The pain of men

Feb 8th, 2006 | By | Category: Spirituality

Standing in the wind and rain at Rosses Point in Co Sligo yesterday, we looked at a statue.

A woman waiting, looking out to see with a forlorn expression, her empty arms stretched seawards.

The plaque beneath the statue said that it was called, very prosaically, ‘Woman waiting on the shore’. The plaque went on to explain that it was a memorial for the seafarers from the parish who had sailed out and who had not returned safely and for the broken-hearted people who had waited on the shore for loved ones.

It is a very moving piece of sculpture.

Walking away from it I pictured the weather-beaten faces of Irish countrywomen standing on the headland; shawls wrapped around their heads as westerly gales whipped in from the Atlantic. But I thought also of the men who would have stood and watched? Why no statue of the father or the grandfather of the young man who would not be returning? Is there a perception that only female images can evoke memories of pain and utter bereftness?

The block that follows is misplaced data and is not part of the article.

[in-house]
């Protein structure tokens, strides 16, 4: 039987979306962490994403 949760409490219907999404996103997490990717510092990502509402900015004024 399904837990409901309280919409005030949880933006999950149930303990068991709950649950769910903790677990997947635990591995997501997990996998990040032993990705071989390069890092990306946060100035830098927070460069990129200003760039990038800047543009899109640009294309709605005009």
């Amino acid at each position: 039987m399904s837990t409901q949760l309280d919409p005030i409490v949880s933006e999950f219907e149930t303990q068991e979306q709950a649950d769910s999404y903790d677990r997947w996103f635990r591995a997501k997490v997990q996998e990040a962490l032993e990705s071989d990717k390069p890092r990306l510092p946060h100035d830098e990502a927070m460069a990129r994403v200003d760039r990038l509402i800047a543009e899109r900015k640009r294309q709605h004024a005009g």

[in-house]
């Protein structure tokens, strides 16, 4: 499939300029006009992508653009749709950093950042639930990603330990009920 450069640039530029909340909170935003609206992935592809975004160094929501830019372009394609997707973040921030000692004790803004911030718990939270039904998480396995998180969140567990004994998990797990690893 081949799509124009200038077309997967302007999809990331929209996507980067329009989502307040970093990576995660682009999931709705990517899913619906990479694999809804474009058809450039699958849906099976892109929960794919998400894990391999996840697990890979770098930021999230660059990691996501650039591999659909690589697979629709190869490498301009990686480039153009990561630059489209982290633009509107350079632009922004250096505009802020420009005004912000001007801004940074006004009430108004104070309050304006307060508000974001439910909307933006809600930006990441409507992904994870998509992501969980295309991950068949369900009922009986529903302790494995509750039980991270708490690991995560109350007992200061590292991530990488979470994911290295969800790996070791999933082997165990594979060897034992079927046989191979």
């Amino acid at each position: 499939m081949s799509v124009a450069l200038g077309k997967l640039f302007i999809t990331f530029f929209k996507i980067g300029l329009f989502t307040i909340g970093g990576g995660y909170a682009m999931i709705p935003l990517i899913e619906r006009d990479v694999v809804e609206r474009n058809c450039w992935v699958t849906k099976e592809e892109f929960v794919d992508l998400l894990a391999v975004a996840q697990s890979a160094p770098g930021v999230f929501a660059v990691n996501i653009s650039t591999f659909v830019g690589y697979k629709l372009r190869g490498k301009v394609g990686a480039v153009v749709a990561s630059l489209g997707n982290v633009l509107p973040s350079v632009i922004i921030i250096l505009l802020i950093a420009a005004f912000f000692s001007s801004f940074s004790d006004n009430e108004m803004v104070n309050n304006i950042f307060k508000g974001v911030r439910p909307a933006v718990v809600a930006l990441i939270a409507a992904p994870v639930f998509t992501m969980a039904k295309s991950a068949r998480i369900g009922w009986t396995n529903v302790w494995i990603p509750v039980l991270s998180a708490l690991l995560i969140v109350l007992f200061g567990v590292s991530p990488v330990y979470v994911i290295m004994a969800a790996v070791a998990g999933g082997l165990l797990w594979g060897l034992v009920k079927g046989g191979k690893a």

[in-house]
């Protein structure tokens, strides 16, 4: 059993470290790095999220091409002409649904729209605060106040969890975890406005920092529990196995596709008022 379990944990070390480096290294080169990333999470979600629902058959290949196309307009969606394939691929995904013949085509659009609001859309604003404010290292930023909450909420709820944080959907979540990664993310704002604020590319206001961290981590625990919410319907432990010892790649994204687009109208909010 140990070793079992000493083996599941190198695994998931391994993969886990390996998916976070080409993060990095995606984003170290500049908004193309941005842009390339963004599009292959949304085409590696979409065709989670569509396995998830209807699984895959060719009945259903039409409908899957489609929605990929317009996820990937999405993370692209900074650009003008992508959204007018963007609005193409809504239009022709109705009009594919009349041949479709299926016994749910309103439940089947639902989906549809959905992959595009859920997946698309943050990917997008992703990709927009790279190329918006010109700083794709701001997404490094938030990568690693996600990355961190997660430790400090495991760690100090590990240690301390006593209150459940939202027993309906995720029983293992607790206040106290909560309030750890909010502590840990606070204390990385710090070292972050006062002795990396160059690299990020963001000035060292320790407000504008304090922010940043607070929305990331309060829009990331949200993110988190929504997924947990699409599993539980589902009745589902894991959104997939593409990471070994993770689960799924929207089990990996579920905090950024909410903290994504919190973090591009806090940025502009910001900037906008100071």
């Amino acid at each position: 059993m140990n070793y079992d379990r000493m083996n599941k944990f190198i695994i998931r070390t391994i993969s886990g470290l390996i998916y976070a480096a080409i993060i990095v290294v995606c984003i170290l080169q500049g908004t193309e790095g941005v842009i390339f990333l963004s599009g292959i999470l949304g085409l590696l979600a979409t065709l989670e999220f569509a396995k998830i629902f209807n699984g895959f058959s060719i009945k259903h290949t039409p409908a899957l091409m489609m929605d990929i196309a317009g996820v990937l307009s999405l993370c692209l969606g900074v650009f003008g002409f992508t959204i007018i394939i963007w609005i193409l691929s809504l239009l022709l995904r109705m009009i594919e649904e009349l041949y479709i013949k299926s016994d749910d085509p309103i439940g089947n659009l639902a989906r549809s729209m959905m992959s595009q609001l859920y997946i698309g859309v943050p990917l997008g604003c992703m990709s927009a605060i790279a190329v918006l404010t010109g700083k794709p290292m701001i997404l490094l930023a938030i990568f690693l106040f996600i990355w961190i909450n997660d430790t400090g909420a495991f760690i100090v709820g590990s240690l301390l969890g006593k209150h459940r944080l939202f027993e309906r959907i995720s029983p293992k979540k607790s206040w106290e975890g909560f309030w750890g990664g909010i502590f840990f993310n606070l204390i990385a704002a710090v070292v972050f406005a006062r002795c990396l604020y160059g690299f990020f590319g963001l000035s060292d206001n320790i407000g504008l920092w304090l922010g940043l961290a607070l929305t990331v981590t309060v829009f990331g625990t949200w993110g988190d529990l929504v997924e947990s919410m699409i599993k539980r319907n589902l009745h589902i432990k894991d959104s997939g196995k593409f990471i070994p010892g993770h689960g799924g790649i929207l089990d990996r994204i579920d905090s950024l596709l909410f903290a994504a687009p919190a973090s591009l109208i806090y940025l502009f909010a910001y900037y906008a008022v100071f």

Perhaps Irish men have not been good at articulating their feelings. I thought about the words of Clare to Here. The haunting tune is accompanied by lyrics that express the thoughts of an exile, including:

Well it almost breaks my heart
when I think of Josephine
I promised I’d be coming back
With pockets full of green

It’s a long, long way from Clare to here
It’s a long, long way from Clare to here
Oh it’s a long, long way
It gets farther day by day
It’s a long, long way from Clare to here

I dream I hear the piper playin’,
maybe it’s just a notion
I dream I see white horses dance upon
that other ocean !

It’s a long, long way from Clare to here.”

The pain felt by Irish men through the centuries must have few equivalents; Ralph McTell’s words expressing the pain and disappointment of just one of the hundreds of thousands of men who were driven into exile.

Perhaps the new Ireland will bring a day when a statue of a man can be placed upon the shore and his expression and demeanour can be also seen as truly representative of the heartbreak of a people.

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